What the NEA really funds. + what happens when the big cat turns around.

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Quick note: last week I put up a link to an article arguing for the abolishment of the NEA.   The author, George F. Will, had interesting arguments, including that the NEA primarily only helps the already-privileged.  After speaking with a Connecticut-based artist-friend who received one of their grants under the stipulation that she perform arts-related community service in return & who spoke passionately & positively about the organization, I looked up what the NEA  funded in CT from 2015-2017. (One can use this page to find what else they’ve funded in every state.) 

In my state, at least, which contains both rich and poverty-stricken areas, the NEA has given a large amount lot of grants that benefit public schools, public work, and public art.  The bulk of the money, according to Wendy Bury, the executive director of the Southeastern Cultural Coalition, (Connecticut’s Grassroots Arts Organizations Count The Cost Of Threatened Federal Cut – Harriet Jones – NPR – 3/23/17) goes to  “community, grassroots organizations doing really important work in the communities, mostly in underserved, in some of the rural areas…”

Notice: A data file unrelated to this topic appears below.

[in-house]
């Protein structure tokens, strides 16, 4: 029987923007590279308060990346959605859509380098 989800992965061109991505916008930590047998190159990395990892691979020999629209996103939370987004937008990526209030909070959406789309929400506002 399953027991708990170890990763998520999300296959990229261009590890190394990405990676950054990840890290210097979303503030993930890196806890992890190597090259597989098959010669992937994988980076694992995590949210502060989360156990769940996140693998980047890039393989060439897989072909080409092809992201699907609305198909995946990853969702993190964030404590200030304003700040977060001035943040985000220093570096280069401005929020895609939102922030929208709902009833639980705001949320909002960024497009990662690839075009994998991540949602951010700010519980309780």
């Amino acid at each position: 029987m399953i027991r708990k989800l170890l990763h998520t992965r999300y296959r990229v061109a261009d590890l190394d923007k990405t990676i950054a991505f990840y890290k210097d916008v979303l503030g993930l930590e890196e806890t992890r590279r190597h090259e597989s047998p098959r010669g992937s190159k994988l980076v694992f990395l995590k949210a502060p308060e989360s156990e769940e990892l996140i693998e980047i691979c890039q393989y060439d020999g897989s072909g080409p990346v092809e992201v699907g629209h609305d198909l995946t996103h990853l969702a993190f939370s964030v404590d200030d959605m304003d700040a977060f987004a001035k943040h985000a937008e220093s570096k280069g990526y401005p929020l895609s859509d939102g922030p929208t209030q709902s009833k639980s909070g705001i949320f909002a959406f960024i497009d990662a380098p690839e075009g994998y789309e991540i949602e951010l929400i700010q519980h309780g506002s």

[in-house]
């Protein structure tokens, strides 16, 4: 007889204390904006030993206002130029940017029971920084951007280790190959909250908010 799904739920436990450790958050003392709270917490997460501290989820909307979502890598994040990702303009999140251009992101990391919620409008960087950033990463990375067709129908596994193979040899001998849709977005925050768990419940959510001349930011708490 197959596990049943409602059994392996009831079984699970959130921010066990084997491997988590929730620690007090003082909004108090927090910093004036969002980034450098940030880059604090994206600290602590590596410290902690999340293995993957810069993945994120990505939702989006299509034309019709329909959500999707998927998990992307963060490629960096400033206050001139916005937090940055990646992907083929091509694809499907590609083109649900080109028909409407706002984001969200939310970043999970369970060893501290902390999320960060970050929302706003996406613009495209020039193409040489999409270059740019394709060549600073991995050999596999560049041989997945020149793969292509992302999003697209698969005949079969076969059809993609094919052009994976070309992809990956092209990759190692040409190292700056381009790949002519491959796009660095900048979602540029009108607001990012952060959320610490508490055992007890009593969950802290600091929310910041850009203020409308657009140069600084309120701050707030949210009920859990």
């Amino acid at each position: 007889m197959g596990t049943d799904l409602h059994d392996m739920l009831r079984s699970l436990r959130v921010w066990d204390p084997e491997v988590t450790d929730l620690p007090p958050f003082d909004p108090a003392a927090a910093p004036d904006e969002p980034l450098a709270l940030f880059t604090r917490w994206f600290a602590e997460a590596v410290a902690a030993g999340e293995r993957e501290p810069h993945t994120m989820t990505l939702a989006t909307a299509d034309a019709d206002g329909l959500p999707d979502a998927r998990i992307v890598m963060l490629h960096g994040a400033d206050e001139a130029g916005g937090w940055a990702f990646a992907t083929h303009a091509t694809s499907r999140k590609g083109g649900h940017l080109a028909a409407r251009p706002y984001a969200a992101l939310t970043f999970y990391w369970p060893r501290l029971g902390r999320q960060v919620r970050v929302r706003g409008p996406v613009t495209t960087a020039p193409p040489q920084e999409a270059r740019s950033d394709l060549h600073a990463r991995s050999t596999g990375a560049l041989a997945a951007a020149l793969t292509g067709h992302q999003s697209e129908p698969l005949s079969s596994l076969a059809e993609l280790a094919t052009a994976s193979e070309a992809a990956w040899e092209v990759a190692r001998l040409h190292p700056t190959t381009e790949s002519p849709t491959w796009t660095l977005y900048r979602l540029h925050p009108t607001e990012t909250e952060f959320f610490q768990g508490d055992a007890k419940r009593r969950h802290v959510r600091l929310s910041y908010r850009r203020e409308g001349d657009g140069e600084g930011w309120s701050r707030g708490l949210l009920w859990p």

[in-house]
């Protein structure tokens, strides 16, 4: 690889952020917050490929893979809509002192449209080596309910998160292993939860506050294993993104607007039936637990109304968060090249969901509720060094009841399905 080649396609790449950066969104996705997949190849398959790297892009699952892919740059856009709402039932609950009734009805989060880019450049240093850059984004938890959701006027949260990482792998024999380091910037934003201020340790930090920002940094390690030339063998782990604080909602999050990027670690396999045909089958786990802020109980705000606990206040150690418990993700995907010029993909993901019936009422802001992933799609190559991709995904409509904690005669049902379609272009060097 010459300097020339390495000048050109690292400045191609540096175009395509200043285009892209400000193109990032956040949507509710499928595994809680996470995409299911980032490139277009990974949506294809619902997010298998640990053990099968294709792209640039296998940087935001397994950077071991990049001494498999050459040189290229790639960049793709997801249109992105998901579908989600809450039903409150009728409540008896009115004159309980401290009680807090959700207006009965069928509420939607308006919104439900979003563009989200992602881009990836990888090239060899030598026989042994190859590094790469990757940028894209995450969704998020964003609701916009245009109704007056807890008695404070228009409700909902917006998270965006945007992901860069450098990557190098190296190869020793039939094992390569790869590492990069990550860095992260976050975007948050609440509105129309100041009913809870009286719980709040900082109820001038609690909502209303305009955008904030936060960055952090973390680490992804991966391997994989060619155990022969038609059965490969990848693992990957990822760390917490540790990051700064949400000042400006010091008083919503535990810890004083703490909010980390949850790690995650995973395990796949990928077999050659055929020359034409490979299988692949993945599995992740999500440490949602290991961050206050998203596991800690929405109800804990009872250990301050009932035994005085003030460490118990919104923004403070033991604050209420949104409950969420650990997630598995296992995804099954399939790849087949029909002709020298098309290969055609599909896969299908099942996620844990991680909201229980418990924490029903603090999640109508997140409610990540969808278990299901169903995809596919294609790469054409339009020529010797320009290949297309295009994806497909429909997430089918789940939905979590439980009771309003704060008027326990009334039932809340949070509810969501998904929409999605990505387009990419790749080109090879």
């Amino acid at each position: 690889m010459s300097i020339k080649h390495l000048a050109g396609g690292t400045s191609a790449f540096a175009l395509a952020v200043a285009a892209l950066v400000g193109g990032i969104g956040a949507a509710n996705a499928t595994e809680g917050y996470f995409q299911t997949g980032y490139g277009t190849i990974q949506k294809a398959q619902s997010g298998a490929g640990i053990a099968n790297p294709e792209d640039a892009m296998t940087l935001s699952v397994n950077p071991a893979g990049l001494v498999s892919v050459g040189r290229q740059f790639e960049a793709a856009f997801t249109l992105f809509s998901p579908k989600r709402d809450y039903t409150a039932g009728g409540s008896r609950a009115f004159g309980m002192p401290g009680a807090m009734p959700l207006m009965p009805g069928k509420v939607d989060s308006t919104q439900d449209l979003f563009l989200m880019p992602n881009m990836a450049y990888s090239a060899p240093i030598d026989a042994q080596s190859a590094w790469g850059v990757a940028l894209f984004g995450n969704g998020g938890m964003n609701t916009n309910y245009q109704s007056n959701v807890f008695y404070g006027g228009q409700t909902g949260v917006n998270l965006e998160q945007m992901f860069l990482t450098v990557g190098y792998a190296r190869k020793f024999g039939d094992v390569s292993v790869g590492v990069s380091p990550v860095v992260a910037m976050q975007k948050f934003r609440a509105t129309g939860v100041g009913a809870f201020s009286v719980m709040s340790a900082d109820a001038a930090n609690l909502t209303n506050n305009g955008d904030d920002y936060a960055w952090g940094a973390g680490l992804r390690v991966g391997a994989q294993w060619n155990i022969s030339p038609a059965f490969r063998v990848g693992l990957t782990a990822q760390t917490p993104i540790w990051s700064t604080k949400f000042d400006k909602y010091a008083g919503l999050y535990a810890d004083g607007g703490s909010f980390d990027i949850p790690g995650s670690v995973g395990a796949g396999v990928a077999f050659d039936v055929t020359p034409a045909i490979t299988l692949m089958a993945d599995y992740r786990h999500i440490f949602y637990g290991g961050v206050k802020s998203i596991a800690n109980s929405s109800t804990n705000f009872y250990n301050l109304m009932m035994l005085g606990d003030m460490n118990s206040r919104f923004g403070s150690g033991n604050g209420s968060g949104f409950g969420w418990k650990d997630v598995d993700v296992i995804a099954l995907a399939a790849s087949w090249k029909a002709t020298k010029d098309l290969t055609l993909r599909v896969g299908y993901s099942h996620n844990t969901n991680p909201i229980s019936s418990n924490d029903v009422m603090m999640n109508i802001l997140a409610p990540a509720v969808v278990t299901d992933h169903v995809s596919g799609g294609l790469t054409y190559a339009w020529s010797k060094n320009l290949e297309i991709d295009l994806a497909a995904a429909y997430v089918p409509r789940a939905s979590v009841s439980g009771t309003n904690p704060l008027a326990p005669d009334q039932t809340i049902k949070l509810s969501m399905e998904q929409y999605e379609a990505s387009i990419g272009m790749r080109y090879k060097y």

If you want to test this out, do a search for what the NEA has funded in your own state, and judge for yourself how much good the grants do or do not do.


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After Dylan’s Nobel, What Makes a Poet a Poet? – David Orr – New York Times – 3/24/17

This article mentions the way that poets often appropriate song lyrics, using the example of when “Donald Hall includes the lyrics to five Beatles songs in his anthology ‘The Pleasures of Poetry’ (1971).” (The last section of the book contains + is labeled “Five Lyrics by the Beatles.”)

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In his NY Times piece, David Orr writes:

“Culture is less a series of peaceable, adjacent neighborhoods, each inhabited by different art forms, than a jungle in which various animals claim whatever territory is there for the taking. It’s possible that poets can trail along foxlike behind the massive tiger of popular music, occasionally plucking a few choice hairs from its coat both to demonstrate their superiority and to make themselves look a bit tigerish. With Dylan’s Nobel, we saw what happens when the big cat turns around.”

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